SHEILA TERRY / SCIENCE PHOTO LIBRARY SHEILA TERRY / SCIENCE PHOTO LIBRARY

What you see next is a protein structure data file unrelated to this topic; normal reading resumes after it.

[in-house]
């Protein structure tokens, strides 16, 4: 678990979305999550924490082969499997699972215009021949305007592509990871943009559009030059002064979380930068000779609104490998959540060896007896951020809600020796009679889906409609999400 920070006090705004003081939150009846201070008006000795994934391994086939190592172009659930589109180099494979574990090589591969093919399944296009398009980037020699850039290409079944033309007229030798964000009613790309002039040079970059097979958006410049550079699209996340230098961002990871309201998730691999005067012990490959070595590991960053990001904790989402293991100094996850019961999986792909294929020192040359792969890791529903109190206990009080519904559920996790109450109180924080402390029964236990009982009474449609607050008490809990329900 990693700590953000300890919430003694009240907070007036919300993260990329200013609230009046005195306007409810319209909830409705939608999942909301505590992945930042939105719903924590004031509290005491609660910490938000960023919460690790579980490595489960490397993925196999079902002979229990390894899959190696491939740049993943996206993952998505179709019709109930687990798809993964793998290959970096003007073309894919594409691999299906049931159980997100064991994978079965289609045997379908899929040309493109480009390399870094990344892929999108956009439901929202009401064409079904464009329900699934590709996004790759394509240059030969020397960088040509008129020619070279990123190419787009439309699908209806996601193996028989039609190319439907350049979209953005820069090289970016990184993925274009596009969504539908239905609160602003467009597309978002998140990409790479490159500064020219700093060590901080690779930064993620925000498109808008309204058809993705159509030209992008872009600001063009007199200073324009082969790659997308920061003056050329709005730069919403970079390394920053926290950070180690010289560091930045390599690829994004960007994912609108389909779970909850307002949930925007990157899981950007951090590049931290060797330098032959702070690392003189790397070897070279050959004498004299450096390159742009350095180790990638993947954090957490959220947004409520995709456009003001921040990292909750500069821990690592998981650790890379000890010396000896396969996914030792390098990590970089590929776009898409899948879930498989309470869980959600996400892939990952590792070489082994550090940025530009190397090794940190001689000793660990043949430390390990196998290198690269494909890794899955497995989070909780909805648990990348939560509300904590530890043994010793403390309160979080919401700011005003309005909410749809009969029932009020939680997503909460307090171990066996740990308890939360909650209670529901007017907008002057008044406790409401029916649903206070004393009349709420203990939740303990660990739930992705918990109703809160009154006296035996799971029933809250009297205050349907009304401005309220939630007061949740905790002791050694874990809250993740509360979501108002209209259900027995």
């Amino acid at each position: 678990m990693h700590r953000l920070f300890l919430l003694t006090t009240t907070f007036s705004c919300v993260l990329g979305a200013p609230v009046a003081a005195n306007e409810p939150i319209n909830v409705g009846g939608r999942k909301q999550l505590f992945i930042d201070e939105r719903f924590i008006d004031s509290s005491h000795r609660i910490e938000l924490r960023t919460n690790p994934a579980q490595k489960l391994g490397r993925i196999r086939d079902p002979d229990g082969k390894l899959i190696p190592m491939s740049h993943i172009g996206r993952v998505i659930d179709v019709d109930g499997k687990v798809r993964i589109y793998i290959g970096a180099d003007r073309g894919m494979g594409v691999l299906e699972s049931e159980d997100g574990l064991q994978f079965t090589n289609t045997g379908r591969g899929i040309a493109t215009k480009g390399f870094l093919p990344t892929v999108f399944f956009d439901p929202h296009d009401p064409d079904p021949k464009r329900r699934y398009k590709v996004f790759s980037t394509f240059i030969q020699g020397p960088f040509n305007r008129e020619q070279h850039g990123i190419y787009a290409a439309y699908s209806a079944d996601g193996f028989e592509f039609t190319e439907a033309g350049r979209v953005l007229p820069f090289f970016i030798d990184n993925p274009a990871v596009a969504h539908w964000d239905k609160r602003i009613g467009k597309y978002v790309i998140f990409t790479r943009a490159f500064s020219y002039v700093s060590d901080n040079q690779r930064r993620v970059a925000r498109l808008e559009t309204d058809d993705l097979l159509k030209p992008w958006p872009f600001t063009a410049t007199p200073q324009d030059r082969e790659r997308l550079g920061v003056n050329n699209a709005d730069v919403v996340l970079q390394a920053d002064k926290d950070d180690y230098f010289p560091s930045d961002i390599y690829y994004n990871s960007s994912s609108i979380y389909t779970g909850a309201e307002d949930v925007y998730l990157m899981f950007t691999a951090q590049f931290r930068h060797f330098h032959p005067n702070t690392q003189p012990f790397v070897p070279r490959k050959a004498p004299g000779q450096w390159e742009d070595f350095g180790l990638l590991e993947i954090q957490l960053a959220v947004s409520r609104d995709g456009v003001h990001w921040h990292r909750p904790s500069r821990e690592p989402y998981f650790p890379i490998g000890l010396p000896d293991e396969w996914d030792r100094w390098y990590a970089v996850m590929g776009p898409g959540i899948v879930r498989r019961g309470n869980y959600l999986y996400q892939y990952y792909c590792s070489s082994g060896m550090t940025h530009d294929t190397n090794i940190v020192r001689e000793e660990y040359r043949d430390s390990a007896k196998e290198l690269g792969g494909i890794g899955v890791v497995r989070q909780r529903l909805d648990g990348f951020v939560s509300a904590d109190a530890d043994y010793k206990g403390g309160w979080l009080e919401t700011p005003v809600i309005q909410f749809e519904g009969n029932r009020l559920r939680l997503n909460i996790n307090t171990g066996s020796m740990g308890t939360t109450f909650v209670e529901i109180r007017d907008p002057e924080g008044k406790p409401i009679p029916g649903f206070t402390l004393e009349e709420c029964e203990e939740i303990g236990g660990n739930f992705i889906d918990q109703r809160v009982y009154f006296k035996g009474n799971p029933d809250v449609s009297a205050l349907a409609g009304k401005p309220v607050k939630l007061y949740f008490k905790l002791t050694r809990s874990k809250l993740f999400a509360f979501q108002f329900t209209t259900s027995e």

John Harrison. Historical portrait of the British inventor John Harrison (1693-1776) with one of his watches. In 1713 the British Government put up a prize of 20,000 pounds for the first person to accurately calculate longitude aboard a ship, and so allow precise navigation. Harrison decided to build a chronometer that could work on a moving ship and allow measurement of time differences, and hence longitude, around the world. His fifth and last chronometer, no bigger than a large watch, was more accurate at sea than any other clock was on land. However, the Government only paid the prize in full after the intervention of King George III. Engraving published in 1768.
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